Fresh ideas about how the ‘Internet of Things’ can be used to benefit the world have won top prizes for computing students in an international competition.
Third-year Computer Science students Sam Bagley and Joshua Hayes at Wrexham Glyndwr University took first and second place in the Green IT 2019 competition, run by the British Computer Society (BCS) – the chartered institute for IT.
The competition, open to students across the world, asked for suggestions for the category of ‘a New Application of the Internet of Things That Benefits Society.’
The ‘Internet of Things’ is a computing term which describes how devices can be embedded in everyday objects, allowing them to send and receive data.
Each participant in the competition was asked to put forward a single PowerPoint slide distilling their ideas, Sam and Joshua’s proposals were named as first prize winner and joint second prize winner respectively.
Sam’s entry was for an network of climate data stations – allowing the public to set up their own cheap, easy-to-use micro weather station kit which would feed into an international database, allowing researchers to gather weather information from around the world.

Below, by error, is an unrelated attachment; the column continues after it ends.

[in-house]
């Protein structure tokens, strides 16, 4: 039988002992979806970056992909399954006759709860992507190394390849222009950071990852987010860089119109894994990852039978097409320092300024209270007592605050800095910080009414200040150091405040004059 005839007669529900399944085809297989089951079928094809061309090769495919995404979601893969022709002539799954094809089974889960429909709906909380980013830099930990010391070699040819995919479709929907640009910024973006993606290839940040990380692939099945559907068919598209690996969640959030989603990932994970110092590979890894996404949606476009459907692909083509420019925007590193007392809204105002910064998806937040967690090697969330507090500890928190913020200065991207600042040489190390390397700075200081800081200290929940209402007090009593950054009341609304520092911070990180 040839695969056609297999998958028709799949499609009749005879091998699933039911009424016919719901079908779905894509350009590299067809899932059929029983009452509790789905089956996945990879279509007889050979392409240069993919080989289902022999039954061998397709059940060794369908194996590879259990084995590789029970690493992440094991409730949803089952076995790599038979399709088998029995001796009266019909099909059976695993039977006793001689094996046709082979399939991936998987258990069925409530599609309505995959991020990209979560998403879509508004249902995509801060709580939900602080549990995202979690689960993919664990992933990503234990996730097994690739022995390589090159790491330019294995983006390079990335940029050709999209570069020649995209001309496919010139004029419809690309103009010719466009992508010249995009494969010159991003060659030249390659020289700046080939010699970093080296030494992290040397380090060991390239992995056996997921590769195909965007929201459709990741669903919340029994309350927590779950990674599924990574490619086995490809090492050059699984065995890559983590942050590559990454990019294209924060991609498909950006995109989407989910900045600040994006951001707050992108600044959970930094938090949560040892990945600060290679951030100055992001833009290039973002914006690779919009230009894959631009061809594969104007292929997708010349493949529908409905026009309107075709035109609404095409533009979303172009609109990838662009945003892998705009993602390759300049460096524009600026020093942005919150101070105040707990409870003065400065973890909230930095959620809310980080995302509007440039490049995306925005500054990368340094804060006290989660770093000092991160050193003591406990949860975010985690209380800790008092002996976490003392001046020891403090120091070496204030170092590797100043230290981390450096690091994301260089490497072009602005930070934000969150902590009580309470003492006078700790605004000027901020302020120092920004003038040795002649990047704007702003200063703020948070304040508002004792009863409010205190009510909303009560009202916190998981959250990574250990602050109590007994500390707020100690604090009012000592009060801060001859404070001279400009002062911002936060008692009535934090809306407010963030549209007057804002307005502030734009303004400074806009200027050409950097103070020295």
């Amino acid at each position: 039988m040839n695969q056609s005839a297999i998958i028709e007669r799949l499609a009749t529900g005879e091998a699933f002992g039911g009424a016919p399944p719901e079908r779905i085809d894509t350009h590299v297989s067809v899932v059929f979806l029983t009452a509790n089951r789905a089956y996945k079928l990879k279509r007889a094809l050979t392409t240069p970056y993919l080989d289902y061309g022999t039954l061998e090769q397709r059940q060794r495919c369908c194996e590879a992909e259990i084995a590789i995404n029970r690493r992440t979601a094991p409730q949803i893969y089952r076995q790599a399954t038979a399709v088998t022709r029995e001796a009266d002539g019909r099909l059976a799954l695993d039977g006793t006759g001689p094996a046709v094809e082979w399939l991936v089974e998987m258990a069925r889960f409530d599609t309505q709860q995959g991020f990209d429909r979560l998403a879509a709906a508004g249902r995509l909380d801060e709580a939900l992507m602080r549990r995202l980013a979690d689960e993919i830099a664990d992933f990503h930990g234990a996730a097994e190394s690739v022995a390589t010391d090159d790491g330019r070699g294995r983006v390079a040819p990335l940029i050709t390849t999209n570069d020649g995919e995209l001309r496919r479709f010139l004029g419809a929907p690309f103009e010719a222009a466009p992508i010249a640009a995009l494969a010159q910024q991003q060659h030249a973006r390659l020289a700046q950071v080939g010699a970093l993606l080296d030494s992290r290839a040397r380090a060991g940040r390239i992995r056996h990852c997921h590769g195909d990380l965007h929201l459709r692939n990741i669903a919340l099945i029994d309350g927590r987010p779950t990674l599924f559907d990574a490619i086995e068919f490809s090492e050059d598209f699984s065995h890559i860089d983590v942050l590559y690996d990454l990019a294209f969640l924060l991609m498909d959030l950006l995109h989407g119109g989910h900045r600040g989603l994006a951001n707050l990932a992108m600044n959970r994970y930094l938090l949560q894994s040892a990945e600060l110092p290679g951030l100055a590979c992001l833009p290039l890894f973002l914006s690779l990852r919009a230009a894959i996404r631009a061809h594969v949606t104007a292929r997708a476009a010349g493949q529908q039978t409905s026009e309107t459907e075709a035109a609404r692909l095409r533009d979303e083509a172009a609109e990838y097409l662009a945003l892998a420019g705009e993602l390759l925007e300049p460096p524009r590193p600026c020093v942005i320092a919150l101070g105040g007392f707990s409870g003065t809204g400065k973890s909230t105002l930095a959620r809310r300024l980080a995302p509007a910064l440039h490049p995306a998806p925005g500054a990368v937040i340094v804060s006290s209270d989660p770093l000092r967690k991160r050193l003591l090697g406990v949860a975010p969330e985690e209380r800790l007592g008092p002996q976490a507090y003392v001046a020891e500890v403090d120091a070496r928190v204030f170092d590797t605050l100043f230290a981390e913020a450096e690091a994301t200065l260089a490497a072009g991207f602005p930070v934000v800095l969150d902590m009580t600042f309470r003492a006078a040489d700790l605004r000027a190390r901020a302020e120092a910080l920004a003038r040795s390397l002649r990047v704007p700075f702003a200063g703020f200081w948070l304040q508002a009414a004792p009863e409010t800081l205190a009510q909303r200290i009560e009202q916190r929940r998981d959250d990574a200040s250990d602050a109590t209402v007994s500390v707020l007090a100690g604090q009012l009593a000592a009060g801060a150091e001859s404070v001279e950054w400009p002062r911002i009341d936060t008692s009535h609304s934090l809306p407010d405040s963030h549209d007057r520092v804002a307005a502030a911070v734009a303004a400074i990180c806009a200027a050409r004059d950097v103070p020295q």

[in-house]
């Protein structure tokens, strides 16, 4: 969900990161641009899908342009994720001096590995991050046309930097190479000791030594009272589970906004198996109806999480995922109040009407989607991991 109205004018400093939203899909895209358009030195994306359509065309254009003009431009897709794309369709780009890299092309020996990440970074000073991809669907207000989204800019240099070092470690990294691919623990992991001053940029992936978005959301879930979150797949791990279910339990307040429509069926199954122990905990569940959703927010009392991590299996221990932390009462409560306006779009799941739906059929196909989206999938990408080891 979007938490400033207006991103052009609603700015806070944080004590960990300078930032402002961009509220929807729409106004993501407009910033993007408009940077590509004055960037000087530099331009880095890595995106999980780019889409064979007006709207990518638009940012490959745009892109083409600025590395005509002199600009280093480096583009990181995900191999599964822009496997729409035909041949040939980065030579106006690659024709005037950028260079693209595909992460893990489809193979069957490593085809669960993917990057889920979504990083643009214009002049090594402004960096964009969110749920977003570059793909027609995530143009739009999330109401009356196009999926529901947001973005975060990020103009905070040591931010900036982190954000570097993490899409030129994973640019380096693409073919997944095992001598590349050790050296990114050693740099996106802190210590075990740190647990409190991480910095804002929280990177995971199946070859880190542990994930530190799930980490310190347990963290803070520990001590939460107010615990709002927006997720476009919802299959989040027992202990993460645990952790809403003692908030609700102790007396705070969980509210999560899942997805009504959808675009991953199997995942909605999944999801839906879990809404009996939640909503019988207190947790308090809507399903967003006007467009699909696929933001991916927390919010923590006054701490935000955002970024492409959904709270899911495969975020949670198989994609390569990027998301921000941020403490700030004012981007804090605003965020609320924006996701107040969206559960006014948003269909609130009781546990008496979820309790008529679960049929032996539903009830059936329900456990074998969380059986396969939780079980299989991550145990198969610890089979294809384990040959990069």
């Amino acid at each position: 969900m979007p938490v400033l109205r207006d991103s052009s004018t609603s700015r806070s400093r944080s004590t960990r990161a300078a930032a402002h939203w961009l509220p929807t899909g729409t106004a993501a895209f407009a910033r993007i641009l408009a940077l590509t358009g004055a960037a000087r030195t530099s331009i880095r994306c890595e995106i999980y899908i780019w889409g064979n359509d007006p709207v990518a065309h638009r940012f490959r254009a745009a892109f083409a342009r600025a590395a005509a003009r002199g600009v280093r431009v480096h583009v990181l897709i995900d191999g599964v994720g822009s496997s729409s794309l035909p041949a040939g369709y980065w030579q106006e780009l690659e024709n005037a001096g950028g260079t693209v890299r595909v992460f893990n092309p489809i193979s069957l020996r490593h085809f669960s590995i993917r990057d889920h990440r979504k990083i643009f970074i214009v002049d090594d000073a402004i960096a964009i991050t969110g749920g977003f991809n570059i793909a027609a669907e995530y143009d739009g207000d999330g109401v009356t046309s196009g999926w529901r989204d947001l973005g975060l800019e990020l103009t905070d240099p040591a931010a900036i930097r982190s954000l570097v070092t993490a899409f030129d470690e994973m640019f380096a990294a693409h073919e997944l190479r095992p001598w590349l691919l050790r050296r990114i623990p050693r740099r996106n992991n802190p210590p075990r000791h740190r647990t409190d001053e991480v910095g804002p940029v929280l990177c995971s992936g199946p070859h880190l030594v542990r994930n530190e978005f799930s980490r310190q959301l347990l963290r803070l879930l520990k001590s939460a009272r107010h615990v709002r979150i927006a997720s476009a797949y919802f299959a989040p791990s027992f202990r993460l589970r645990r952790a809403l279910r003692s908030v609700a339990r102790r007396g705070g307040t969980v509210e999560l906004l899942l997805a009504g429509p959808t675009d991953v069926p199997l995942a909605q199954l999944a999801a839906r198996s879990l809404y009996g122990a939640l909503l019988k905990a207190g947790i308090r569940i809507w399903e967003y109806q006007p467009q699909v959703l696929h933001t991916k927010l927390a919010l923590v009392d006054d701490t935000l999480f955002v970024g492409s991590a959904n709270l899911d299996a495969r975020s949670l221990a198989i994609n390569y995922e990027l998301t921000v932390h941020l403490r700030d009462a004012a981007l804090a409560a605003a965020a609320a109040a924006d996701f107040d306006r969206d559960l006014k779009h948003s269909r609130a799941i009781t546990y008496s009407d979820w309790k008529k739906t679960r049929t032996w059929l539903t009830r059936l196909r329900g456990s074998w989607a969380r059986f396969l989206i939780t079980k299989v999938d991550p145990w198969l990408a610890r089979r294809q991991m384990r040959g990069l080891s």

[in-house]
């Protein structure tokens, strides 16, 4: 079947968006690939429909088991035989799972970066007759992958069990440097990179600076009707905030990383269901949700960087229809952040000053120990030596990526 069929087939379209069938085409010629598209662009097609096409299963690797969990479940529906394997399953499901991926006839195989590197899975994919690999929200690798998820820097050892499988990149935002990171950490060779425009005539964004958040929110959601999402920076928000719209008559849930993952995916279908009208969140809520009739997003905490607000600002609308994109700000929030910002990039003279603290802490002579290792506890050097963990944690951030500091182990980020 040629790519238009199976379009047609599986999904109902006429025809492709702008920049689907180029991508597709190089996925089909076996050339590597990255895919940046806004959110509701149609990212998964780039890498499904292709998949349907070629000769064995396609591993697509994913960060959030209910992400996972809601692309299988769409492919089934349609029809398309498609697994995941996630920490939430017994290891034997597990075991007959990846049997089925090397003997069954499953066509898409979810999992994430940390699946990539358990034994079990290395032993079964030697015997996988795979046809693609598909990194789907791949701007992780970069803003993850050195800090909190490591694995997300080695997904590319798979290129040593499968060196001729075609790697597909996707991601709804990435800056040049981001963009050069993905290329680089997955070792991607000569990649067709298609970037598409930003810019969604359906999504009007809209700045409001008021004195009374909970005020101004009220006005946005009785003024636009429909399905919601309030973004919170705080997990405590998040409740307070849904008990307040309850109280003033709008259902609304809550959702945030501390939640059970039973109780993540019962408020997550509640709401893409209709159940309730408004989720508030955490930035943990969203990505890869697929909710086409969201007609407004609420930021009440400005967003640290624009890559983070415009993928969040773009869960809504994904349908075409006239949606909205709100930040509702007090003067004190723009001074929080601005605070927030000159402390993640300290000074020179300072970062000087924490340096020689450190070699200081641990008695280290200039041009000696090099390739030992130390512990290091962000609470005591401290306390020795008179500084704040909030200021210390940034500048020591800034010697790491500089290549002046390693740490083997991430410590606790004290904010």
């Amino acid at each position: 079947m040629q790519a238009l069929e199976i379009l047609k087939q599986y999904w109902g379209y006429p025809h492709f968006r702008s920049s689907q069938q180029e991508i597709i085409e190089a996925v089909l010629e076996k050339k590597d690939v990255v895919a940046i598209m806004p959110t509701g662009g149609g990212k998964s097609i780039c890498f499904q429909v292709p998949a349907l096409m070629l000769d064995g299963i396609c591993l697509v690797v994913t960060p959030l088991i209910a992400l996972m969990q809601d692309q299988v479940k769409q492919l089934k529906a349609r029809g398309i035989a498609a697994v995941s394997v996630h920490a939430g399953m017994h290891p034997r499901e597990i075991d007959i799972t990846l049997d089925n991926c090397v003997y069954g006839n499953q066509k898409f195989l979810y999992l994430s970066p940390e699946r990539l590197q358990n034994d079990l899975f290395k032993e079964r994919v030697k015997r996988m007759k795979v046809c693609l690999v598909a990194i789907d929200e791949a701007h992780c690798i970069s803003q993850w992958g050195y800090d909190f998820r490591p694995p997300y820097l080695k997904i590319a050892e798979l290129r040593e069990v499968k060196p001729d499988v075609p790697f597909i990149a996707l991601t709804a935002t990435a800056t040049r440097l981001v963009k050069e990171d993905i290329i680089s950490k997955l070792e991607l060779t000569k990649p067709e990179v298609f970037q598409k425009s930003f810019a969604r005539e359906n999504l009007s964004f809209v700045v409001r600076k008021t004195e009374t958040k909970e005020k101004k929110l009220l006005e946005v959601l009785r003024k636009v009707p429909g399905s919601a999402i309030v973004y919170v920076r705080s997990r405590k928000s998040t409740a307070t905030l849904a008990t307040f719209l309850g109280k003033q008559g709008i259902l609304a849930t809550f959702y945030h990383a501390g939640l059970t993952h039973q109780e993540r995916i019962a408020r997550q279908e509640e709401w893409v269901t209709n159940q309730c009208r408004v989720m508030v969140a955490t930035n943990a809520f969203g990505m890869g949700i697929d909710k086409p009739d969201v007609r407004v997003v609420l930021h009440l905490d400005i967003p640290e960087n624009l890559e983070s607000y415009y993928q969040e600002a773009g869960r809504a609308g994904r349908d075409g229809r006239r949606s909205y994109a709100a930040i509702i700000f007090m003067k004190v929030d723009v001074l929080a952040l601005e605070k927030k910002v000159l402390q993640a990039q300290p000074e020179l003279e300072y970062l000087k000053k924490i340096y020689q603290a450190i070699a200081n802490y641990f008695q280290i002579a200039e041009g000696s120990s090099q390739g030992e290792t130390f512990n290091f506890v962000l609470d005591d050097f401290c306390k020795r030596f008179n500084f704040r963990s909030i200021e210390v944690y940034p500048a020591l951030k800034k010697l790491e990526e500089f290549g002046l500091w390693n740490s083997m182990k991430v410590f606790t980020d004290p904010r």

He said: “My idea was for these small weather stations which could use big data to predict and analyse weather events – such as natural disasters – and my slide explained how an open source platform could be used to help people to do that.
“Winning was both surprising and pleasant – it is great to be recognised by a body like the BCS.”
Joshua’s entry was a proposal for an autonomous fire and drone rescue network which would operate in areas known to pose risks to human life – such as those prone to forest fires or earthquakes.
“My proposal was for a network of remote drone towers that could survey remote areas, detect injured individuals, and provide survival packs to help them until rescuers arrived,” he explained.
“Securing second place wasn’t something I was expecting – but it felt good. It was nice to get a medal, as well as the certificate – getting an actual award makes it feel real.”
Senior lecturer in Computing, Denise Oram, said: “It is great to see Sam and Joshua’s entries securing these British Computer Society prizes – in a competition which drew entrants from across the globe.
“Both their proposals were fascinating contributions which examined some of the ways technology can be applied to transform our lives – those real-world applications of technology are at the heart of what we teach here at Glyndwr.”
More about Wrexham Glyndwr University’s BCS accredited BSc in Computer Science can be found here.